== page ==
Cancer that forms in tissues of the bladder
(the organ that stores urine). Most bladder cancers are transitional cell
carcinomas (cancer that begins in cells
that normally make up the inner lining of the bladder). Other types include
squamous cell carcinoma (cancer that begins in thin, flat cells) and adenocarcinoma
(cancer that begins in cells that make and release mucus and other fluids).
The cells that form squamous cell carcinoma and adenocarcinoma develop in
the inner lining of the bladder as a result of chronic irritation and inflammation.
The bladder is a hollow organ in the lower abdomen.
It stores urine, the liquid waste produced
by the kidneys. Urine passes from each kidney
into the bladder through a tube called a ureter.
An outer layer of muscle surrounds the inner lining of the bladder. When
the bladder is full, the muscles in the bladder wall can tighten to allow
urination. Urine leaves the bladder through another tube, the urethra.
Who is at risk from bladder cancer?
No one knows the exact causes of bladder cancer. However, it is clear that
this disease is not contagious. No one can "catch" cancer from another person.
People who get bladder cancer are more likely than other people to have
certain risk factors. A risk factor is something that increases a person's
chance of developing the disease.
Still, most people with known risk factors do not get bladder cancer, and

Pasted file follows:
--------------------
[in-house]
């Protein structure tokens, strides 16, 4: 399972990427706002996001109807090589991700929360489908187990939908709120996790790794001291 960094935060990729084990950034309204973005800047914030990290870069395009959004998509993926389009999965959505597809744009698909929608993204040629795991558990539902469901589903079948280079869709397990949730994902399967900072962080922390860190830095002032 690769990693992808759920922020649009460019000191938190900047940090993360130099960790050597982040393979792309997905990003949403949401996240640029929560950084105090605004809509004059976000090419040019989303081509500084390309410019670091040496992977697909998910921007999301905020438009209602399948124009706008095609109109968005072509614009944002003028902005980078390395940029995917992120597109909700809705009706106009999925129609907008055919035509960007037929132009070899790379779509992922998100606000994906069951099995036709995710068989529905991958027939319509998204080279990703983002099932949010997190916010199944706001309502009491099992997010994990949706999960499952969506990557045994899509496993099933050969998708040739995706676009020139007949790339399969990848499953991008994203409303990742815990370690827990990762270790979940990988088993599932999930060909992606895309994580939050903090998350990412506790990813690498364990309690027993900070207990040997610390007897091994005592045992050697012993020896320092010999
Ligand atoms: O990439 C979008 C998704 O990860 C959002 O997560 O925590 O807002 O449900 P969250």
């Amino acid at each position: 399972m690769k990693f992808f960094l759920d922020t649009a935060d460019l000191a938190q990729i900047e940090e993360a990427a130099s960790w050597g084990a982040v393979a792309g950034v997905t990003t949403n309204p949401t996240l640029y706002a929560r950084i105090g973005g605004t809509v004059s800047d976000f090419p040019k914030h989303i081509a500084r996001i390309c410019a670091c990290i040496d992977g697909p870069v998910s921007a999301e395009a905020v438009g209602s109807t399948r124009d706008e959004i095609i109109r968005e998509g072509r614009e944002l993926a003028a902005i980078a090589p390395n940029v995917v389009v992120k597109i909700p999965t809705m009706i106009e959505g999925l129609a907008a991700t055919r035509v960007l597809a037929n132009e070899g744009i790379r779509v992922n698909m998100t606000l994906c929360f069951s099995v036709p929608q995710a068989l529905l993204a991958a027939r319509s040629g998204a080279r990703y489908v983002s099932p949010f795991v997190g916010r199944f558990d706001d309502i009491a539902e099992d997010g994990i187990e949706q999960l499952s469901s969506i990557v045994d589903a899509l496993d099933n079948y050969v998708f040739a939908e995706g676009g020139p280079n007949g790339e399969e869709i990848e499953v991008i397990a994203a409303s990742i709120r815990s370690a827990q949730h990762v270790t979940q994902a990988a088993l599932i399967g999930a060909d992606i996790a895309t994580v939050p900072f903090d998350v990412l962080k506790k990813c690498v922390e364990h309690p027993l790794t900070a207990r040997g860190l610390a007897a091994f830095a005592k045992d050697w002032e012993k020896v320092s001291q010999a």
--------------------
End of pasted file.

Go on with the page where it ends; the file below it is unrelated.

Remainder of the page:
many who do get this disease have none of these factors. Doctors can seldom
explain why one person gets this cancer and another does not.
Studies have found the following risk factors for bladder cancer:
Chlorine is added to water to make
it safe to drink. It kills deadly bacteria. However, chlorine by-products
sometimes can form in chlorinated water. Researchers have been studying
chlorine by-products for more than 25 years. So far, there is no proof that
chlorinated water causes bladder cancer in people. Studies continue to look
at this question.
- Age. The chance of getting bladder cancer goes up as people
get older. People under 40 rarely get this disease.
- Tobacco. The use of tobacco is a major risk factor. Cigarette
smokers are two to three times more likely than nonsmokers to get bladder
cancer. Pipe and cigar smokers are also at increased risk.
- Occupation. Some workers have a higher risk of getting bladder
cancer because of carcinogens in the workplace. Workers in the rubber,
chemical, and leather industries are at risk. So are hairdressers, machinists,
metal workers, printers, painters, textile workers, and truck drivers.
- Infections. Being infected with certain parasites increases
the risk of bladder cancer. These parasites are common in tropical areas
but not in the United States.
- Treatment with cyclophosphamide or arsenic. These drugs are
used to treat cancer and some other conditions. They raise the risk
of bladder cancer.
- Race. Whites get bladder cancer twice as often as African Americans
and Hispanics. The lowest rates are among Asians.
- Being a man. Men are two to three times more likely than women
to get bladder cancer.
- Family history. People with family members who have bladder
cancer are more likely to get the disease. Researchers are studying
changes in certain genes that may increase the risk of bladder cancer.
- Personal history of bladder cancer. People who have had bladder
cancer have an increased chance of getting the disease again.
Some studies have found that saccharin, an artificial sweetener,
causes bladder cancer in animals. However, research does not show that saccharin
causes cancer in people.
People who think they may be at risk for bladder cancer should discuss this
concern with their doctor. The doctor may suggest ways to reduce the risk
and can plan an appropriate schedule for checkups.
What are the signs and symptoms of bladder cancer?